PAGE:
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I have the following code used by multiple classes (e.g. Enemy, Scenary, EnemyProjectile etc.) in my game, which seems intrinsically wrong. What are some ways I could write this code once and use it from multiple places?

        GameObject go = GameObject.Find("Player");
        if (go == null)
        {
            Debug.Log("Failed to find Player go");
        }
        else
        {
            _player = go.GetComponent<Player>();

            if (_player == null)
            {
                Debug.Log("Failed to find player component");
            }
        }

I usually have this code in an Awake function but sometimes I do it in a collision event, e.g. for EnemyProjectile grabbing a player handle would often not be required and thus a wasted lookup. Player is a private variable in the class definition of each class.

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  • \$\begingroup\$ Perhaps this question is better suited for StackOverflow as it is more about a generic programming pattern rather than game-specific. \$\endgroup\$ – htmlcoderexe Jul 10 at 12:49
  • 2
    \$\begingroup\$ I think you're right in general, @htmlcoderexe. For this particular use case though, Unity does have a few characteristic ways of solving this, so game developers can give a more contextually-specific answer. \$\endgroup\$ – DMGregory Jul 10 at 15:16
  • \$\begingroup\$ Very good to know, thanks. \$\endgroup\$ – htmlcoderexe Jul 10 at 16:58
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This type of thing is often implemented using some form of the Singleton pattern. Here's one version, fairly similar to what you're doing now, just without the redundant double-search for the object, then the component, when all you really wanted was the component:

public class Player: MonoBehaviour {

     static Player _instance;
     public static Player instance {
         get {
             if(_instance == null) {
                 _instance = FindObjectOfType<Player>();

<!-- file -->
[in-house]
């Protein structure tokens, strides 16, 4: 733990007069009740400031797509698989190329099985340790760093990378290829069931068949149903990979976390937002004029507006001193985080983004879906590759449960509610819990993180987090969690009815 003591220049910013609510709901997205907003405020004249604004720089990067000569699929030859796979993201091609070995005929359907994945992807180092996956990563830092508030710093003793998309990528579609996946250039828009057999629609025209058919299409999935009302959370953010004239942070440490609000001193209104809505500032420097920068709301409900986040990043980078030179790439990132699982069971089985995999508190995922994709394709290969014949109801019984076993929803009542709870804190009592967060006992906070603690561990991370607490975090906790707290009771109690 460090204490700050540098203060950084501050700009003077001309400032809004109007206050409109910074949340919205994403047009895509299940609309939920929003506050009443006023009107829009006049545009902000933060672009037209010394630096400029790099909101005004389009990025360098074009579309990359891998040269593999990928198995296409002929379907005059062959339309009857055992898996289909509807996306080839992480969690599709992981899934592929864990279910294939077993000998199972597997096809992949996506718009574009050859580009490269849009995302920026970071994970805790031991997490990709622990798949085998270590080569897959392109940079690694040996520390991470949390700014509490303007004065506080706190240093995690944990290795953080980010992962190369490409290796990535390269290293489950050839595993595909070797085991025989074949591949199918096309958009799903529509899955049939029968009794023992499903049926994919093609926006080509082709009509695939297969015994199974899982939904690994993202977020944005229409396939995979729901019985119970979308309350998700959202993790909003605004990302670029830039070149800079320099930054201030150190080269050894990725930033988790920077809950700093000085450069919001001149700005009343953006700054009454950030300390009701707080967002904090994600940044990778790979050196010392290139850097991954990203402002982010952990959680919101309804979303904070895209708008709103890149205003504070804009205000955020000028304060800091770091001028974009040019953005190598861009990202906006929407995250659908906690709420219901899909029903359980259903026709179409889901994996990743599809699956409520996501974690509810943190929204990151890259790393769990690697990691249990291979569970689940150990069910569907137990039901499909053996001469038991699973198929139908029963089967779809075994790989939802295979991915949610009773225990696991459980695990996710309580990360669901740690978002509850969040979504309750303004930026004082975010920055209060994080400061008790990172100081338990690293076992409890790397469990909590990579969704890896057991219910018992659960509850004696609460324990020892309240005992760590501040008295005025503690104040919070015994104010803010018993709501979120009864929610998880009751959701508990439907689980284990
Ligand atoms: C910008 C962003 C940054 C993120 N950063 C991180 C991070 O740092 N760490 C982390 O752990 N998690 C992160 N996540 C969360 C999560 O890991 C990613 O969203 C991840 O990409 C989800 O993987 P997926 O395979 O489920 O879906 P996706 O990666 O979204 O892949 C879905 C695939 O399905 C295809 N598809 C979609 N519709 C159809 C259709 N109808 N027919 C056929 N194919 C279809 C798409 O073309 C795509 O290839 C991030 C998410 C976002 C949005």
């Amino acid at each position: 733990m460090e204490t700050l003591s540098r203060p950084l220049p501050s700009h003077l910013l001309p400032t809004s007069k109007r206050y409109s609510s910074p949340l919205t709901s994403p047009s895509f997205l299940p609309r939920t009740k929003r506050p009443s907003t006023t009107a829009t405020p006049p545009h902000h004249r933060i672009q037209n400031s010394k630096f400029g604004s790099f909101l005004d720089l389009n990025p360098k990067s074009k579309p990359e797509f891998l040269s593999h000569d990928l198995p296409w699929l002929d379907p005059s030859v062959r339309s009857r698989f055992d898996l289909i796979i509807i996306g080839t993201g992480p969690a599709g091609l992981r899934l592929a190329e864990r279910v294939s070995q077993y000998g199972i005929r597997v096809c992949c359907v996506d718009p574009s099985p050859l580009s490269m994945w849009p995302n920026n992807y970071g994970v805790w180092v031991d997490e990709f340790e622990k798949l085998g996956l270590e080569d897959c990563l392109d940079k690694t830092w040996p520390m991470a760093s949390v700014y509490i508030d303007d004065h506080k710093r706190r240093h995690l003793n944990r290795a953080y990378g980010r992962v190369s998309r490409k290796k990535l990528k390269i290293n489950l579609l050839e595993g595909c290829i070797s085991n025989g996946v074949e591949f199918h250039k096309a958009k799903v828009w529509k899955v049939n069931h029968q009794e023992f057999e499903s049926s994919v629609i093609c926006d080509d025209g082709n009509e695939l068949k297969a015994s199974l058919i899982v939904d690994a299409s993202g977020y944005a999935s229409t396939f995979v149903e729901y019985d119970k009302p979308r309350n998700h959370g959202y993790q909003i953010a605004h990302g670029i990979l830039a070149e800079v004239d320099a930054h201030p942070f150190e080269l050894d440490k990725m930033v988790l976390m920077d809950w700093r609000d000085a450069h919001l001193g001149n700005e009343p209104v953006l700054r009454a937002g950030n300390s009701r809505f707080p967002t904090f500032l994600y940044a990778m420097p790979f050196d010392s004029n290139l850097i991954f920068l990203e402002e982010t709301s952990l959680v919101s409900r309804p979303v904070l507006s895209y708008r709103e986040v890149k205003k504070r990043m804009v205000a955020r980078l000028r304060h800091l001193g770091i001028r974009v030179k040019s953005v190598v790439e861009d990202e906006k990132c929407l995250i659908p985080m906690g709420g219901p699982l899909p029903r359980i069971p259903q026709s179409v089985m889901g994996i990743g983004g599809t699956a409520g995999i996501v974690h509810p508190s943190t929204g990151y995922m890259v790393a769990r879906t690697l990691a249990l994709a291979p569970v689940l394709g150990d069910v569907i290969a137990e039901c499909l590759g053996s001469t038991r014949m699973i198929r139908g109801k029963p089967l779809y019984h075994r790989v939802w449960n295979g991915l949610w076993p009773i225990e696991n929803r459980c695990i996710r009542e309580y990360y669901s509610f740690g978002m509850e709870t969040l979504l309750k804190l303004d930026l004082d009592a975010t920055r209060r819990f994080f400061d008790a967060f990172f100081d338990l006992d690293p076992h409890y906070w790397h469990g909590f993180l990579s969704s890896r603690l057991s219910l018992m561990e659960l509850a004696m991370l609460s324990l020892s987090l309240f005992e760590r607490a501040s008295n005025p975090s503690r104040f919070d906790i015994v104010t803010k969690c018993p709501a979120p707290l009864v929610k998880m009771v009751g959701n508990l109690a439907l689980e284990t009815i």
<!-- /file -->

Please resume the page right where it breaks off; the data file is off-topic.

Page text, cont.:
UnityEngine.Assertions.Assert.IsNotNull(_instance, "Failed to find player component.");
             }

             return _instance;
         }
     }
}

Now other scripts can just ask for the current instance like this:

_player = Player.instance;

...and the singleton will look it up for them. It returns a cached copy quickly if it's been asked before, and only does the slow search the first time it's asked, or after the player's been destroyed and re-created.

You can also skip the search entirely and have your player "report" itself on load:

void Awake() { _instance = this; }

...but this can cause timing issues if you have other scripts that need to reference the player in their own Awake methods that happen to run before the player got a chance to do so. If you can safely defer all references to the player until Start or Update though, this is an option.

(As an aside, some folks find they use this pattern so much that they implement it in a Singleton<T> : MonoBehaviour where T: Singleton<T>, using the curiously recurring template pattern, so they can quickly add it to any class by declaring it as Player : Singleton<Player>. This can help if you're worried about the amount of boilerplate this adds to every type you want to look up this way.)

You'll find folks are often critical of the singleton pattern for good reasons, though the risk of making the data global doesn't really apply here - as your code shows, access to the player object was already available globally.

So in this case, the main risk this method introduces is that it limits you to a single player at a time. If you ever want to have multiplayer with multiple instances of the Player class active in the scene at a time, this method only lets you find the first one, and so you have some heavy refactoring to do if you've got dozens of scripts that all find "the" player this way.

That's no worse than your current code, and it's acceptable for many Unity games. And it's still solvable. You can replace your instance property with a public static GetPlayer(int playerID) function, or a GetClosestPlayer(), etc. Then systematically replace each occurrence of Player.instance with the appropriate alternative. It's work, but not an insurmountable obstacle.

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